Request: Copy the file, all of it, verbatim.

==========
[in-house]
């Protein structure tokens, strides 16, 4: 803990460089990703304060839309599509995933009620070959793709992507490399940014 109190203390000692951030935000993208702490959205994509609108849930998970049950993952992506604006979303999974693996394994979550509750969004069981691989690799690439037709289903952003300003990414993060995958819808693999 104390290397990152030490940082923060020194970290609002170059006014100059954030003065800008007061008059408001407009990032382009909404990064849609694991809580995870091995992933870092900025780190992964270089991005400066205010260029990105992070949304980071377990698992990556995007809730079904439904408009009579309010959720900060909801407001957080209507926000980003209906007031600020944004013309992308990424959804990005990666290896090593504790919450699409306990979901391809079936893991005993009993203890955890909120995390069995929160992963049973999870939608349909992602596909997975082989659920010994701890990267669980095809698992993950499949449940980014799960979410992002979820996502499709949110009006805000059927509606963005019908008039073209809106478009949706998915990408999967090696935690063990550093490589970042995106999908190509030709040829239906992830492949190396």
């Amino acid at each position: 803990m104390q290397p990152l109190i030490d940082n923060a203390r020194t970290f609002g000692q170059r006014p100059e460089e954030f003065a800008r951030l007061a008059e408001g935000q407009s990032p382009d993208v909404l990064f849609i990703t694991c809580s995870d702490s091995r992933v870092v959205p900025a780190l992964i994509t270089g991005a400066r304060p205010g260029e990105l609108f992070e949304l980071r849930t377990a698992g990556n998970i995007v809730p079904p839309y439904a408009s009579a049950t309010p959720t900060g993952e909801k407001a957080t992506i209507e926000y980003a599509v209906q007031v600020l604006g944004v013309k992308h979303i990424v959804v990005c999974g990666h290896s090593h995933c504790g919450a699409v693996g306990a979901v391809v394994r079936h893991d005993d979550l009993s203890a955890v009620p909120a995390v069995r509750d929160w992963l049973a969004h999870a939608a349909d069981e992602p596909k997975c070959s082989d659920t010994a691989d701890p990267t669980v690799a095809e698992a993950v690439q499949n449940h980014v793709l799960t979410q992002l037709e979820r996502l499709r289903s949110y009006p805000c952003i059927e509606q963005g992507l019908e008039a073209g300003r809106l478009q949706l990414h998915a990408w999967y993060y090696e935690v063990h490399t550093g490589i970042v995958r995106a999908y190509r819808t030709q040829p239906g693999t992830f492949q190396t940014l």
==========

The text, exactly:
[in-house]
């Protein structure tokens, strides 16, 4: 803990460089990703304060839309599509995933009620070959793709992507490399940014 109190203390000692951030935000993208702490959205994509609108849930998970049950993952992506604006979303999974693996394994979550509750969004069981691989690799690439037709289903952003300003990414993060995958819808693999 104390290397990152030490940082923060020194970290609002170059006014100059954030003065800008007061008059408001407009990032382009909404990064849609694991809580995870091995992933870092900025780190992964270089991005400066205010260029990105992070949304980071377990698992990556995007809730079904439904408009009579309010959720900060909801407001957080209507926000980003209906007031600020944004013309992308990424959804990005990666290896090593504790919450699409306990979901391809079936893991005993009993203890955890909120995390069995929160992963049973999870939608349909992602596909997975082989659920010994701890990267669980095809698992993950499949449940980014799960979410992002979820996502499709949110009006805000059927509606963005019908008039073209809106478009949706998915990408999967090696935690063990550093490589970042995106999908190509030709040829239906992830492949190396």
């Amino acid at each position: 803990m104390q290397p990152l109190i030490d940082n923060a203390r020194t970290f609002g000692q170059r006014p100059e460089e954030f003065a800008r951030l007061a008059e408001g935000q407009s990032p382009d993208v909404l990064f849609i990703t694991c809580s995870d702490s091995r992933v870092v959205p900025a780190l992964i994509t270089g991005a400066r304060p205010g260029e990105l609108f992070e949304l980071r849930t377990a698992g990556n998970i995007v809730p079904p839309y439904a408009s009579a049950t309010p959720t900060g993952e909801k407001a957080t992506i209507e926000y980003a599509v209906q007031v600020l604006g944004v013309k992308h979303i990424v959804v990005c999974g990666h290896s090593h995933c504790g919450a699409v693996g306990a979901v391809v394994r079936h893991d005993d979550l009993s203890a955890v009620p909120a995390v069995r509750d929160w992963l049973a969004h999870a939608a349909d069981e992602p596909k997975c070959s082989d659920t010994a691989d701890p990267t669980v690799a095809e698992a993950v690439q499949n449940h980014v793709l799960t979410q992002l037709e979820r996502l499709r289903s949110y009006p805000c952003i059927e509606q963005g992507l019908e008039a073209g300003r809106l478009q949706l990414h998915a990408w999967y993060y090696e935690v063990h490399t550093g490589i970042v995958r995106a999908y190509r819808t030709q040829p239906g693999t992830f492949q190396t940014l």